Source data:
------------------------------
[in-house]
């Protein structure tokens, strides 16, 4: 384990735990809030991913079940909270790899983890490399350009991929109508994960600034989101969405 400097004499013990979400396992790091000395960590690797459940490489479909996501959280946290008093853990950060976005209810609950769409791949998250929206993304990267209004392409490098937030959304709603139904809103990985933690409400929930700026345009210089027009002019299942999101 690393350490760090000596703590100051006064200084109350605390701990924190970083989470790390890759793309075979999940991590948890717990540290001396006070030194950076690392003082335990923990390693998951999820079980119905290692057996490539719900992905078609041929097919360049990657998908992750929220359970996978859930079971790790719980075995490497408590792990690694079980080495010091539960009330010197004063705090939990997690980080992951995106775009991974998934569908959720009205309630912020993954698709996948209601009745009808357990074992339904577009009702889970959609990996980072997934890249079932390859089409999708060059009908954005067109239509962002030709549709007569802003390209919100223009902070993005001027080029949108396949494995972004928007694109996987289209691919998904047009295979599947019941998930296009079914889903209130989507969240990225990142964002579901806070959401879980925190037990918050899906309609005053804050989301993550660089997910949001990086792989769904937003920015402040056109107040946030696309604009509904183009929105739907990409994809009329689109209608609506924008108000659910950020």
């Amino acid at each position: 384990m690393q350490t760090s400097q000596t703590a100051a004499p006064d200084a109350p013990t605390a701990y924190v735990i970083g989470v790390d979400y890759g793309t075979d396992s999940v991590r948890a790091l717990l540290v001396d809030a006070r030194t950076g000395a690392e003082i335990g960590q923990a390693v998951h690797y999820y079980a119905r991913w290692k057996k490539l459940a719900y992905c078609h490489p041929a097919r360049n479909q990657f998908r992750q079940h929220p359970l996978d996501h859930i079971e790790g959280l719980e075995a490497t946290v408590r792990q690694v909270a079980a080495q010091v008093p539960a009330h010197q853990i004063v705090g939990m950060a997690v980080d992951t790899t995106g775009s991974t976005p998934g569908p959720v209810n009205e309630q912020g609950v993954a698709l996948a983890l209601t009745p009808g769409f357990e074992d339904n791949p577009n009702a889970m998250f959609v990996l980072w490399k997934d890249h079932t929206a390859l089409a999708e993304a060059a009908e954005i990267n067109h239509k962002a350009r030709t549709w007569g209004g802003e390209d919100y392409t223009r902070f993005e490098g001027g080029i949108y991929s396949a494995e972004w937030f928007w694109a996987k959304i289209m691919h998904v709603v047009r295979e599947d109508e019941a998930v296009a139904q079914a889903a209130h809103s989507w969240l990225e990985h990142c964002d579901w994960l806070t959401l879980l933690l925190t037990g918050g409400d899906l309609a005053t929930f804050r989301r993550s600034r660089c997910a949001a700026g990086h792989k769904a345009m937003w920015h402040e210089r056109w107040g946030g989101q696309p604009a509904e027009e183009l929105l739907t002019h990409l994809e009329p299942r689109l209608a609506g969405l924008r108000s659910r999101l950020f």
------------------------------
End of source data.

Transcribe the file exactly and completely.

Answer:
[in-house]
């Protein structure tokens, strides 16, 4: 384990735990809030991913079940909270790899983890490399350009991929109508994960600034989101969405 400097004499013990979400396992790091000395960590690797459940490489479909996501959280946290008093853990950060976005209810609950769409791949998250929206993304990267209004392409490098937030959304709603139904809103990985933690409400929930700026345009210089027009002019299942999101 690393350490760090000596703590100051006064200084109350605390701990924190970083989470790390890759793309075979999940991590948890717990540290001396006070030194950076690392003082335990923990390693998951999820079980119905290692057996490539719900992905078609041929097919360049990657998908992750929220359970996978859930079971790790719980075995490497408590792990690694079980080495010091539960009330010197004063705090939990997690980080992951995106775009991974998934569908959720009205309630912020993954698709996948209601009745009808357990074992339904577009009702889970959609990996980072997934890249079932390859089409999708060059009908954005067109239509962002030709549709007569802003390209919100223009902070993005001027080029949108396949494995972004928007694109996987289209691919998904047009295979599947019941998930296009079914889903209130989507969240990225990142964002579901806070959401879980925190037990918050899906309609005053804050989301993550660089997910949001990086792989769904937003920015402040056109107040946030696309604009509904183009929105739907990409994809009329689109209608609506924008108000659910950020």
């Amino acid at each position: 384990m690393q350490t760090s400097q000596t703590a100051a004499p006064d200084a109350p013990t605390a701990y924190v735990i970083g989470v790390d979400y890759g793309t075979d396992s999940v991590r948890a790091l717990l540290v001396d809030a006070r030194t950076g000395a690392e003082i335990g960590q923990a390693v998951h690797y999820y079980a119905r991913w290692k057996k490539l459940a719900y992905c078609h490489p041929a097919r360049n479909q990657f998908r992750q079940h929220p359970l996978d996501h859930i079971e790790g959280l719980e075995a490497t946290v408590r792990q690694v909270a079980a080495q010091v008093p539960a009330h010197q853990i004063v705090g939990m950060a997690v980080d992951t790899t995106g775009s991974t976005p998934g569908p959720v209810n009205e309630q912020g609950v993954a698709l996948a983890l209601t009745p009808g769409f357990e074992d339904n791949p577009n009702a889970m998250f959609v990996l980072w490399k997934d890249h079932t929206a390859l089409a999708e993304a060059a009908e954005i990267n067109h239509k962002a350009r030709t549709w007569g209004g802003e390209d919100y392409t223009r902070f993005e490098g001027g080029i949108y991929s396949a494995e972004w937030f928007w694109a996987k959304i289209m691919h998904v709603v047009r295979e599947d109508e019941a998930v296009a139904q079914a889903a209130h809103s989507w969240l990225e990985h990142c964002d579901w994960l806070t959401l879980l933690l925190t037990g918050g409400d899906l309609a005053t929930f804050r989301r993550s600034r660089c997910a949001a700026g990086h792989k769904a345009m937003w920015h402040e210089r056109w107040g946030g989101q696309p604009a509904e027009e183009l929105l739907t002019h990409l994809e009329p299942r689109l209608a609506g969405l924008r108000s659910r999101l950020f």